- Affiliation Period A waiting period that's imposed by an HMO and not an employer is referred to as an affiliation period. This type of waiting period can't last longer than three months and has specific rules attached to it.
- Pre-existing Condition Exclusion Period A pre-existing condition exclusion period is a type of waiting period that involves those who have a condition during the six months prior to signing up for health insurance. This type of waiting period means that your insurance coverage can be limited or excluded for any pre-existing condition. The length of this type of waiting period can vary from one to 18 months. However, once you've proven that you've had uninterrupted insurance previous to your current plan, this insurance coverage can be added up and credited toward any pre-existing condition exclusion you may have. In fact, if you had at least one year of group health insurance at one job and then received health insurance at a new job without a break of more than 63 days, the new health insurance plan can't impose a pre-existing condition exclusion on you.
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Selecting Your Policy
Whether you're trying to decide which plan to get through your employer (since they often offer several choices) or you're trying to decide on an individual health plan, you need to think first about your needs.
- Do you want a plan that covers preventive care like annual check-ups? Remember that most fee-for-service plans don't cover these visits, but managed care plans do. It's particularly important to consider this aspect if you have (or are planning to have) children.
- How healthy are you? If you need a low premium and are healthy, you might consider a plan with a higher deductible. Keep in mind that accidents happen, however, and a single hospital stay could wipe out your savings and put you into debt. Think about how much money you would be able to put toward medical expenses if it should become necessary.
- Do you have a specific doctor or hospital you want to be able to use? Remember that managed care plans use networks of doctors, and unless your doctor is in that network you'll pay all or some of the bills whenever you see him. If a specific doctor (or doctors) is necessary, you might need a fee-for-service plan.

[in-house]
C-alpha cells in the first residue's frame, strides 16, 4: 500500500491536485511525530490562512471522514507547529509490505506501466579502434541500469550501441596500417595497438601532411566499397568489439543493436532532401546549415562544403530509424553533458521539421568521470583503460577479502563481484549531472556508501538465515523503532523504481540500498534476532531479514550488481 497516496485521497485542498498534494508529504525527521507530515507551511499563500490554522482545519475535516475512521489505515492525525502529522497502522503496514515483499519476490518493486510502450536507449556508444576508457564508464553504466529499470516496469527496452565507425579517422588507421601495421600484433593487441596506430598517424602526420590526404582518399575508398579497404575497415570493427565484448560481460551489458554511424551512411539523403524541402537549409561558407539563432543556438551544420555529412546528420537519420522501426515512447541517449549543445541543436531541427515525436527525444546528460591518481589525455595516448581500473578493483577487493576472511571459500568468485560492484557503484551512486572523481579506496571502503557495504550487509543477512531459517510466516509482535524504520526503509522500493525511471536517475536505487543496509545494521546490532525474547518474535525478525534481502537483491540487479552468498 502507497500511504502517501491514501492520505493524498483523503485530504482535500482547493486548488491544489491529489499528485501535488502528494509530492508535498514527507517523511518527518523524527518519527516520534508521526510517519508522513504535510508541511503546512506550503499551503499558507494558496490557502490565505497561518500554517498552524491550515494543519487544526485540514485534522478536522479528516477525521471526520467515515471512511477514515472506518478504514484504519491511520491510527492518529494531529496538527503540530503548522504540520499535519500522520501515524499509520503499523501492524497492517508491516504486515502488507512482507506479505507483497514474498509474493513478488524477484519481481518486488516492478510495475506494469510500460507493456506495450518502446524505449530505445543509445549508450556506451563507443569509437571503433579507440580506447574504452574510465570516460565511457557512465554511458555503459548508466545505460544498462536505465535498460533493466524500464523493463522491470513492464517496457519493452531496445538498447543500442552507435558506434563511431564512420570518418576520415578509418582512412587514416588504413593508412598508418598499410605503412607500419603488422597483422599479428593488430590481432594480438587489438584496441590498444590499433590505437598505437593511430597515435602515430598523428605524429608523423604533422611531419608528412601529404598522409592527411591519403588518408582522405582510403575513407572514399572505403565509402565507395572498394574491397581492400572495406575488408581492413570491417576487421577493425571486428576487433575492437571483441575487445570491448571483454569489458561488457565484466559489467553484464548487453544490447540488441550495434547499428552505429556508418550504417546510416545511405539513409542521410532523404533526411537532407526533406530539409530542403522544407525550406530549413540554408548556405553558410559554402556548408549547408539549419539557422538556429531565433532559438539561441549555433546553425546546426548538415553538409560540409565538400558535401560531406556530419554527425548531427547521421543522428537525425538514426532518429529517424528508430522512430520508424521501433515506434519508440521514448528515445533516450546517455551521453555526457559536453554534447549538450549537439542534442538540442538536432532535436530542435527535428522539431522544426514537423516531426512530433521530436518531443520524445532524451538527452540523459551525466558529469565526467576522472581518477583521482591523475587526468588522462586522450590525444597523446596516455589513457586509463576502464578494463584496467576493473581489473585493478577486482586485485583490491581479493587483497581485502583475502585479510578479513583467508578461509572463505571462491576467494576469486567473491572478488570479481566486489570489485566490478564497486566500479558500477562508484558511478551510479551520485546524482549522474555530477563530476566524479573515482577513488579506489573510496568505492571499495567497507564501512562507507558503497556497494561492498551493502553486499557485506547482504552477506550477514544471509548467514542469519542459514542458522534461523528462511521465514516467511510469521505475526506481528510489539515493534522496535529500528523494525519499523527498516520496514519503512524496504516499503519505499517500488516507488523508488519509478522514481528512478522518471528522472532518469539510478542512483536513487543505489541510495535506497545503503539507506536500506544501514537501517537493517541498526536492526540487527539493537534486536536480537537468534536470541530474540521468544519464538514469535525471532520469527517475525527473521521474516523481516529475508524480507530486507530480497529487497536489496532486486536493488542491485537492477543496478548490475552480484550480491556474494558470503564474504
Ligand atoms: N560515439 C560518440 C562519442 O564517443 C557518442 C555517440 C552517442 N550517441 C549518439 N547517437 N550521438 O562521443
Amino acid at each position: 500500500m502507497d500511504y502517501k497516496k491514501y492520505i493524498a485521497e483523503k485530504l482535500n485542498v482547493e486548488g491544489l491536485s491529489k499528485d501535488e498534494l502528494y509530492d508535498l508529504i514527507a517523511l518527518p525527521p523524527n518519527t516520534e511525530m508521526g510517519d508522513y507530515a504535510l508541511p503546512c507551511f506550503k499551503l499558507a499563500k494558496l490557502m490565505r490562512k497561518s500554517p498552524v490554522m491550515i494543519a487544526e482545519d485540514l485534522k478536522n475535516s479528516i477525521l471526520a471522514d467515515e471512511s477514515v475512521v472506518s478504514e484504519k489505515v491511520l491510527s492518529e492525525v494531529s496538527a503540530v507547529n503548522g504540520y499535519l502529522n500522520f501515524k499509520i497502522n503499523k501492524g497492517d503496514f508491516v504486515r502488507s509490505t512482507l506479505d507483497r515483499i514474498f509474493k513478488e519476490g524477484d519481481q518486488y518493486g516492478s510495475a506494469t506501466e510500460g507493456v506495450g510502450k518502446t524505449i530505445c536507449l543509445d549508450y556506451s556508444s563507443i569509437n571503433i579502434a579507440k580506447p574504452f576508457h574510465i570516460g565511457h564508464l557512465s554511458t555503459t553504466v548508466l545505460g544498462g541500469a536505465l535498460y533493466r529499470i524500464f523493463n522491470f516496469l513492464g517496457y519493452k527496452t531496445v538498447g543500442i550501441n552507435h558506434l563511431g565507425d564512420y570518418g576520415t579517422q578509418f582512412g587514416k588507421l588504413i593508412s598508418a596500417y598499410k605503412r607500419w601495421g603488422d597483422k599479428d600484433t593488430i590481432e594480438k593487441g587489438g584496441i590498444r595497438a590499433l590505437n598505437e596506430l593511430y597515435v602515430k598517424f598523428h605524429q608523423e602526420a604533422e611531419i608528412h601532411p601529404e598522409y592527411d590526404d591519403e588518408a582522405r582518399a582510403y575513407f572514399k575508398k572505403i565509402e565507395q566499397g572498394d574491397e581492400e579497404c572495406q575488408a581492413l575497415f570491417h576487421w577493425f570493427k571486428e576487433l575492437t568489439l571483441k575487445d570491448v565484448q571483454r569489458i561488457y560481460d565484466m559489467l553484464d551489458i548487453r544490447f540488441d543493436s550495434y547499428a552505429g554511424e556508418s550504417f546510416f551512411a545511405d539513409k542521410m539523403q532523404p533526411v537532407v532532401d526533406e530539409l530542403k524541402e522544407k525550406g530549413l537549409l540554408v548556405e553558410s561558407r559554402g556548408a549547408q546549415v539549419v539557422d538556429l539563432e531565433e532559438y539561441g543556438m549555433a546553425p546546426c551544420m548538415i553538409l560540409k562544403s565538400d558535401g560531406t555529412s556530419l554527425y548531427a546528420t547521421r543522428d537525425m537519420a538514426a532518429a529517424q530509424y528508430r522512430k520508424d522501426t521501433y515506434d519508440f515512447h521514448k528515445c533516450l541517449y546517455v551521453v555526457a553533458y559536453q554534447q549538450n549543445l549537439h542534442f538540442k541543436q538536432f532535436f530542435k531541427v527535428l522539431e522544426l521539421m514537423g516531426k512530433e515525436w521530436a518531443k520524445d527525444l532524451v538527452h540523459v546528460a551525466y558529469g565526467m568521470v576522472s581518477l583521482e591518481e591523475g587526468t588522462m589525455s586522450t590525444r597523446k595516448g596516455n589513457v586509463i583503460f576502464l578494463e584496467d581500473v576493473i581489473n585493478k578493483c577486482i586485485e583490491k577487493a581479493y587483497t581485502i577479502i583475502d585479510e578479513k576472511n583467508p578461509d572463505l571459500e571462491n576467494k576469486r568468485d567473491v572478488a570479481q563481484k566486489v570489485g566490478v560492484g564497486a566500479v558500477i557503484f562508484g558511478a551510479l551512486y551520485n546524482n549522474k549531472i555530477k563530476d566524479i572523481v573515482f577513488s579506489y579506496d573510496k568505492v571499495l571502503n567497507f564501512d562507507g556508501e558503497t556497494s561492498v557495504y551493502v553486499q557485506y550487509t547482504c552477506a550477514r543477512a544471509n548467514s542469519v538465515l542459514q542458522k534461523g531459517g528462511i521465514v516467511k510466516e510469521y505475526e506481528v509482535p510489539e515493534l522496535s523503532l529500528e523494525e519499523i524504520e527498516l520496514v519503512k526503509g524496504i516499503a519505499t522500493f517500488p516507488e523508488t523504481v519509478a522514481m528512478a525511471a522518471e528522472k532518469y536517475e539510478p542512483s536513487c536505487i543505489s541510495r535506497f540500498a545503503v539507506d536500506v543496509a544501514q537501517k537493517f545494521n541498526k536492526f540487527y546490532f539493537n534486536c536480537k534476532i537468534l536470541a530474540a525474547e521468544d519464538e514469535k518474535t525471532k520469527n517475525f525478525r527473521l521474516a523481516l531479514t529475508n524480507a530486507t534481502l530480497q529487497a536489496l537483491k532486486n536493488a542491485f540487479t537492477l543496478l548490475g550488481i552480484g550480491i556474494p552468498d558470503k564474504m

- How important is it to you to have easy access to specialists? Many managed care plans require a referral from your primary care physician before you can see a specialist. If they don't feel it's necessary, then you'll be paying for the visit out of your own pocket.
For lots more information about health insurance and related topics, check out the links on the next page.
Related HowStuffWorks Articles
- How Prescription Drug Benefits Work
- How Medicare Works
- How Provider Networks Work
- How Health Insurance Claims Work
- How Out-of-Pocket Expenses Work
- How Medical and Health Savings Account Work
- How Coinsurance Works
- How Deductibles and Co-Pays Work
- How Catastrophic Insurance Works
- How Flexible Spending Accounts Work
- How Generic Drugs Work
- How Preventative Care and Services Work
- How PPOs Work
- How Pre-Existing Conditions Work
- How Non-Network Services Work
- How Inpatient and Outpatient Benefits Work
- How Exclusions Work
More Great Links
- About Disability Insurance.com http://www.about-disability-insurance.com/
- Census.gov: Health Insurance Definitions http://www.census.gov/hhes/www/hlthins/hlthinstypes.html
- CDC: Media Brief on Percentage of People Without Health Insurance http://www.cdc.gov/od/oc/media/pressrel/2007/b070625.htm
- National Coalition on Health Care: Health Insurance Costs http://www.nchc.org/facts/cost.shtml
- National Association of Insurance Commissioners: Shopper's Guide to Cancer Insurance http://www.naic.org/documents/consumer_guide_cancer.pdf